Then we have Sam Walker, the Canadian catch rider. Ontario-based Walker has the distinction of capturing both the champion and the reserve in the large junior hunter, 15 and under, division aboard Everglow and Aubergine, respectively.

“It feels amazing to win; I don’t know either of these horses very well,” Walker said. “I haven’t ridden them all year long. I rode Everglow at Devon [Pennsylvania], and I started riding Aubergine at the beginning of the indoor circuit. They’re just both amazing horses; I’m very grateful to get the ride on spectacular horses like this.”

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Sam Walker and Everglow (left) and Aubergine. Photo by Ann Glavan.

Walker is the son of two professional riders and has ambitions to follow in their footsteps. He’s currently a working student at Missy Clark and John Brennan’s North Run in Warren, Vermont, and he’ll compete in the ASPCA Maclay Championship later in the week.

“I would like to go and be a professional rider, but really I’d just like to be the best horseman and horse trainer that I can be, before anything else,” Walker said. “Hopefully the rest will come with it, but the horsemanship is important.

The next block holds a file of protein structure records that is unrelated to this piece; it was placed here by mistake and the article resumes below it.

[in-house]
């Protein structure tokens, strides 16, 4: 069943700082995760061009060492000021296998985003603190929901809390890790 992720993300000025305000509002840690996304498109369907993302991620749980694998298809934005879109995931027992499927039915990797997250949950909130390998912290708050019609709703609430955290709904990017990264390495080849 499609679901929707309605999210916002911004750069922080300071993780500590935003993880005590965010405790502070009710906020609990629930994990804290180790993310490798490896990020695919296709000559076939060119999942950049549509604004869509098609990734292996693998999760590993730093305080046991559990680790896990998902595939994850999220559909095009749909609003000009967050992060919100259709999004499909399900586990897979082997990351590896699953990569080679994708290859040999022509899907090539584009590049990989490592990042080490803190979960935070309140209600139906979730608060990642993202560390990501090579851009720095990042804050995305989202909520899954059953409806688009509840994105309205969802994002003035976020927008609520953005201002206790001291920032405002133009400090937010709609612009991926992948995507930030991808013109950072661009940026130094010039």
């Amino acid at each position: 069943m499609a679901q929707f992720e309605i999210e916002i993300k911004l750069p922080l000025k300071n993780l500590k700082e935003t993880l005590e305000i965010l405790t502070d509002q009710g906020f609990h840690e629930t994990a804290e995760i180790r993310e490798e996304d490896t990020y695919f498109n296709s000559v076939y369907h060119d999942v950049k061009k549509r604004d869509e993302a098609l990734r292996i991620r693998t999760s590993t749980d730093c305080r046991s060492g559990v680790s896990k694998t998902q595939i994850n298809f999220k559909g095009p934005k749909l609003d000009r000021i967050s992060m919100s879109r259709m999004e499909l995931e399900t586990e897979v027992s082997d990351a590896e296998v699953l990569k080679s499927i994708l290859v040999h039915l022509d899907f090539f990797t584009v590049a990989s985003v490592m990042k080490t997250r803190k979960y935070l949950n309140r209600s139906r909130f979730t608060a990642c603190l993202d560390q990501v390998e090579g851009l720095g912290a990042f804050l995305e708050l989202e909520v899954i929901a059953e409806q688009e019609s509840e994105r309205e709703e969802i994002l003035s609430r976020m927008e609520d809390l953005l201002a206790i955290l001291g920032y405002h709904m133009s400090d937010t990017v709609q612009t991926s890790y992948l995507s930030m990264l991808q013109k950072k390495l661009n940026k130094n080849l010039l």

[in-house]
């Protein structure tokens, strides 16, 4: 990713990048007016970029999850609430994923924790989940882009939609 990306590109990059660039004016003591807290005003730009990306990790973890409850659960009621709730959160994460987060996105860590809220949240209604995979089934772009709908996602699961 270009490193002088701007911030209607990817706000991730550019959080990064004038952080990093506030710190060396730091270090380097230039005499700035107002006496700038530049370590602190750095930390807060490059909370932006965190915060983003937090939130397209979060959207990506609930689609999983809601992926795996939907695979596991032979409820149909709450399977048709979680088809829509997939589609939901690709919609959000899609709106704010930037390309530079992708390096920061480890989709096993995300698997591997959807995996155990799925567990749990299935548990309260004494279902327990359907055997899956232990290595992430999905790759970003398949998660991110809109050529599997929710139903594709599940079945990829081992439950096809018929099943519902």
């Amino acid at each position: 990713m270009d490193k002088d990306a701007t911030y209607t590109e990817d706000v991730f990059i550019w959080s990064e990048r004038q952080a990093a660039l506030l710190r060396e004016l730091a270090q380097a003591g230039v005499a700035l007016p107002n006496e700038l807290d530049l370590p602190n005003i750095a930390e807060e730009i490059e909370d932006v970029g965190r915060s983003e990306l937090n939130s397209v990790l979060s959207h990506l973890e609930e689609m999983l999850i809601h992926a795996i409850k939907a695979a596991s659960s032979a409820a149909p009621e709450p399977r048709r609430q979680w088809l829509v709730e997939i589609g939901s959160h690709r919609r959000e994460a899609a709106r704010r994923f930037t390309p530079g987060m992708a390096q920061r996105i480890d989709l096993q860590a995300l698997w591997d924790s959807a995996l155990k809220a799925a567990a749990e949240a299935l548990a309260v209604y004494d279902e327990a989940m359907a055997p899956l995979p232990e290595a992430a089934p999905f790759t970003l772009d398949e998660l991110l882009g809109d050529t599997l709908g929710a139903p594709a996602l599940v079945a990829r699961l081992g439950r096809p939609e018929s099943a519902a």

“You definitely need to know your barn smarts as well as your ring smarts I think,” Walker continued. “I’ve grown up around horses my whole life; my parents own a barn, and I’m a trainer’s kid, so to say, so I’m used to being around the barn.”

Next on the docket we have Luscious and Violet Lindemann Barnett. Barnett is a California girl based in San Francisco, and 2018 marks her first time competing on the largely East Coast-based indoor finals circuit.

“It feels amazing; it’s like a dream come true,” Barnett said of winning the small junior, 15 and under, championship. “I was nervous, but my horse was great, and I couldn’t be happier with how it ended up.”

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Violet Lindemann Barnett and Luscious. Photo by Ann Glavan.

Barnett has been riding “Lush” for two years now.